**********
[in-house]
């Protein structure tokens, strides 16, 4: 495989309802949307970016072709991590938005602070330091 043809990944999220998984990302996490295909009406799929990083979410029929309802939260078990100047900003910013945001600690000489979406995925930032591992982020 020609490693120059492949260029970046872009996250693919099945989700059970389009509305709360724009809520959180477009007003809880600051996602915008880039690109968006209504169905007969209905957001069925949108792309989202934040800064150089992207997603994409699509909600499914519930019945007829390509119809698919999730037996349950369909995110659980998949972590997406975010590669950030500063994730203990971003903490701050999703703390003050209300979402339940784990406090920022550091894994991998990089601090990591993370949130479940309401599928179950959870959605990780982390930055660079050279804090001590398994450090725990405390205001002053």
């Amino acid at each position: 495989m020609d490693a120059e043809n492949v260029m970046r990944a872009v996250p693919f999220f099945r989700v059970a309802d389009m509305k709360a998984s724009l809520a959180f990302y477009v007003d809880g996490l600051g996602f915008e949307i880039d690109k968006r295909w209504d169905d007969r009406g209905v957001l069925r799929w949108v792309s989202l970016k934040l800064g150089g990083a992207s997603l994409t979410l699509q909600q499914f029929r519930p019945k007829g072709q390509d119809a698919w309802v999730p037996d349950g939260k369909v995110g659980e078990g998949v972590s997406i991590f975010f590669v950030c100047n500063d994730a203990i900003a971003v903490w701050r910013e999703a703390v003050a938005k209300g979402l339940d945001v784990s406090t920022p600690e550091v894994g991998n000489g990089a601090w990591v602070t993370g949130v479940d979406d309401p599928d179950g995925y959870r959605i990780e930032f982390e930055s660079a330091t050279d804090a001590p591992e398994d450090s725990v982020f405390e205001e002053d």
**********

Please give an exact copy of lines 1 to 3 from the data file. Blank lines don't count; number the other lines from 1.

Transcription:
[in-house]
């Protein structure tokens, strides 16, 4: 495989309802949307970016072709991590938005602070330091 043809990944999220998984990302996490295909009406799929990083979410029929309802939260078990100047900003910013945001600690000489979406995925930032591992982020 020609490693120059492949260029970046872009996250693919099945989700059970389009509305709360724009809520959180477009007003809880600051996602915008880039690109968006209504169905007969209905957001069925949108792309989202934040800064150089992207997603994409699509909600499914519930019945007829390509119809698919999730037996349950369909995110659980998949972590997406975010590669950030500063994730203990971003903490701050999703703390003050209300979402339940784990406090920022550091894994991998990089601090990591993370949130479940309401599928179950959870959605990780982390930055660079050279804090001590398994450090725990405390205001002053």
């Amino acid at each position: 495989m020609d490693a120059e043809n492949v260029m970046r990944a872009v996250p693919f999220f099945r989700v059970a309802d389009m509305k709360a998984s724009l809520a959180f990302y477009v007003d809880g996490l600051g996602f915008e949307i880039d690109k968006r295909w209504d169905d007969r009406g209905v957001l069925r799929w949108v792309s989202l970016k934040l800064g150089g990083a992207s997603l994409t979410l699509q909600q499914f029929r519930p019945k007829g072709q390509d119809a698919w309802v999730p037996d349950g939260k369909v995110g659980e078990g998949v972590s997406i991590f975010f590669v950030c100047n500063d994730a203990i900003a971003v903490w701050r910013e999703a703390v003050a938005k209300g979402l339940d945001v784990s406090t920022p600690e550091v894994g991998n000489g990089a601090w990591v602070t993370g949130v479940d979406d309401p599928d179950g995925y959870r959605i990780e930032f982390e930055s660079a330091t050279d804090a001590p591992e398994d450090s725990v982020f405390e205001e002053d």